Halloween season is soon upon us, and while you and your pals might dress up like pirates, real online piracy is no trick or treat. A troubling new report found that online criminals offering stolen movies, TV shows, games, and live events through websites and apps are stealing $1.34 billion in annual advertising revenues – including ads served by tech giants like Amazon, Facebook, and Google.
Those three companies accounted for 73 percent of all major brands advertising that appeared frequently on piracy apps during the year-long investigation by the Digital Citizens Alliance and White Bullet, an A.I. consulting firm.
What’s interesting, however, is that the researchers found a “recent significant decline in Amazon ads showing up on piracy websites and apps. This demonstrates that the issue can be addressed when a brand makes it a priority.”
The report – Breaking (B)ads: How Advertiser-Supported Piracy Helps Fuel a Booming Multi-Billion Dollar Illegal Market – details a year-long investigation into how brands and advertising intermediaries help support the operators of illegal piracy websites and apps through the placement of ads. What’s disturbing for consumers is that these criminals offer risky advertising that exposes consumers to fraud and malware. The combination of piracy, malware, and fraud poses significant risks to Internet safety.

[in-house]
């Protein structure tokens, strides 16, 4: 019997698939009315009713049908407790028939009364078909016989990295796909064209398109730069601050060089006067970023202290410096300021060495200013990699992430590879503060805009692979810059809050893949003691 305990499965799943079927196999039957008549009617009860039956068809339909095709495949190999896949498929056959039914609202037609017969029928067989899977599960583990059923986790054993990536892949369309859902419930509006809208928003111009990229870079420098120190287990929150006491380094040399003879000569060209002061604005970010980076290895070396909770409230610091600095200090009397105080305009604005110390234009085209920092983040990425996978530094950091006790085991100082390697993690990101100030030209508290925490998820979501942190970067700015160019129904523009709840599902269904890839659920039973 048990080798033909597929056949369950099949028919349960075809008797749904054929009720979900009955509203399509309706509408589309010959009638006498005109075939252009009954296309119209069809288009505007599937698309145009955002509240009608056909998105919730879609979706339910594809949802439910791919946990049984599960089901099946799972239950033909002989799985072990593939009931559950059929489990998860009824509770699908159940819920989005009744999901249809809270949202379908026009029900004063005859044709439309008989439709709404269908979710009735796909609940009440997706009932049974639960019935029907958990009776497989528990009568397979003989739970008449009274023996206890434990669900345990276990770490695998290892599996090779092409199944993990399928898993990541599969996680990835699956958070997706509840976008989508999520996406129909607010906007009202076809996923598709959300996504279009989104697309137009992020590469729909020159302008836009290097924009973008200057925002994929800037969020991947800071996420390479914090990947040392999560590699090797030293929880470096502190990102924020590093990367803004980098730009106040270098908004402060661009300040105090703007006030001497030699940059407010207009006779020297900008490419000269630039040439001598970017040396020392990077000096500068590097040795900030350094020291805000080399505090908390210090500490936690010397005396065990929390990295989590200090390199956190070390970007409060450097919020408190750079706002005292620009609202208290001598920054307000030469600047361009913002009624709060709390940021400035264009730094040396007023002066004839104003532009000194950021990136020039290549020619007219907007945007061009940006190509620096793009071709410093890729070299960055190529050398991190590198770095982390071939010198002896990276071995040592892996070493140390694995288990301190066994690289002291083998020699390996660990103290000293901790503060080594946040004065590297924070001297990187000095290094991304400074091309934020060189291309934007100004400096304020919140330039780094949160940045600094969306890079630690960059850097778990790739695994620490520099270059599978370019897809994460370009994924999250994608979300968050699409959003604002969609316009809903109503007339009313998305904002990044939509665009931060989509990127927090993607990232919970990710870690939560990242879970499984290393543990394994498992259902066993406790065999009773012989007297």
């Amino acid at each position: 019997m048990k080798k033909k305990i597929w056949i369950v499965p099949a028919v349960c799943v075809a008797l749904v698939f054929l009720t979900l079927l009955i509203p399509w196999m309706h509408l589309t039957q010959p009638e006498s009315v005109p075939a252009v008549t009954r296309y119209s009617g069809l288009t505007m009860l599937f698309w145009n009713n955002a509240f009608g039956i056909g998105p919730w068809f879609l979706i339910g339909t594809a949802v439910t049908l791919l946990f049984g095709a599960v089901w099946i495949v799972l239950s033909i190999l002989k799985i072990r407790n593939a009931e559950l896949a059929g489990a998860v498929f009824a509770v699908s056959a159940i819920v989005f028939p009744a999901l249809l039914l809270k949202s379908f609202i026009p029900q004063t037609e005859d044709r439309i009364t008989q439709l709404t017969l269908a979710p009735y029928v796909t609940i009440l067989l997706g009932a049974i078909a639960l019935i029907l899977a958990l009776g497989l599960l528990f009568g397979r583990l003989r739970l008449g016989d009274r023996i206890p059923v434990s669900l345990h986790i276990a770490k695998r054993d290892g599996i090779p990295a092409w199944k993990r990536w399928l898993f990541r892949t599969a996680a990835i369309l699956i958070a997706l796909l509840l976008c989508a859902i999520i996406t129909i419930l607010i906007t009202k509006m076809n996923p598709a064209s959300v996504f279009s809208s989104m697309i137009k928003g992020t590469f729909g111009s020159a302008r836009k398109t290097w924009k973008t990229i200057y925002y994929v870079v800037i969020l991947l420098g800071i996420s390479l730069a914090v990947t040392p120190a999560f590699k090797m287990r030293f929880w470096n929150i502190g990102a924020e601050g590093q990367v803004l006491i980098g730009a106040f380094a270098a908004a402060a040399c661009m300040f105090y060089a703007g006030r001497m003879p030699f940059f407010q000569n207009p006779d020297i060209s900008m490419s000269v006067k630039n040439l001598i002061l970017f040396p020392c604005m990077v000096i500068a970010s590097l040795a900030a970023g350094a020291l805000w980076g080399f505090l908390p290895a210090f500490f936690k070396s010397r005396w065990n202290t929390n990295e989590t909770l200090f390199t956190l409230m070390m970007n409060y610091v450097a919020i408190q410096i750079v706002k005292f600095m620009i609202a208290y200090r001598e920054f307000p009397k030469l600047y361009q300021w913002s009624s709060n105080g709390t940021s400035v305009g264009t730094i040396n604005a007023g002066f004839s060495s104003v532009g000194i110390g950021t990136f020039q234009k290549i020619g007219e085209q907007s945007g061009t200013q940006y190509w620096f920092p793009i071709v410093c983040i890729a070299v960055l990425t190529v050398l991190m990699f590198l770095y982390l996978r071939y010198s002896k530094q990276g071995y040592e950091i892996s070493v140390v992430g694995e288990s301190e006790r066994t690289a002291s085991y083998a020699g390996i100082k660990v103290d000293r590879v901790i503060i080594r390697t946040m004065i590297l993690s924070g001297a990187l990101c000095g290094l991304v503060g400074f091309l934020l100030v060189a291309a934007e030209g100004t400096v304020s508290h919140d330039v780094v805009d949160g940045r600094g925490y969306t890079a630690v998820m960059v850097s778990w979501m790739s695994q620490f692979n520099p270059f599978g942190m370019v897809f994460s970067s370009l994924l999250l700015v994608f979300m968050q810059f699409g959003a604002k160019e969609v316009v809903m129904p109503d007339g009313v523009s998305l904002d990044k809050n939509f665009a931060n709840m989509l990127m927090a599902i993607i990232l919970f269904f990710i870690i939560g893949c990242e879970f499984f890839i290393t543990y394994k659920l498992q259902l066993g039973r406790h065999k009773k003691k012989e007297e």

The Federal Trade Commission advises consumers: “If malicious software on the pirate app gets inside your wireless network, it may try to infect other devices connected to your network. That could put at risk the computer you use for sensitive transactions like online banking or shopping. It could also expose your photos and other personal information. The malware could allow hackers to:
- Steal your credit card information and sell it to other hackers on the dark web.
- Steal the log in credentials for sites you shop on and go on a spending spree.
- Steal the log in credentials for your bank account and steal your money.
- Use your computer to commit crimes.
Malware may also make your computer slow or non-responsive, serve pop-up windows or ads, or take you to sites you didn’t want to visit. If you want to avoid downloading malware when you stream video, don’t watch pirated content. Period. Not online and not through a video streaming device.”
If you believe in free markets, that includes fair markets. Stealing content is not only wrong and illegal, falling for the scam can be dangerous to the consumer and others. Just say no to online pirates!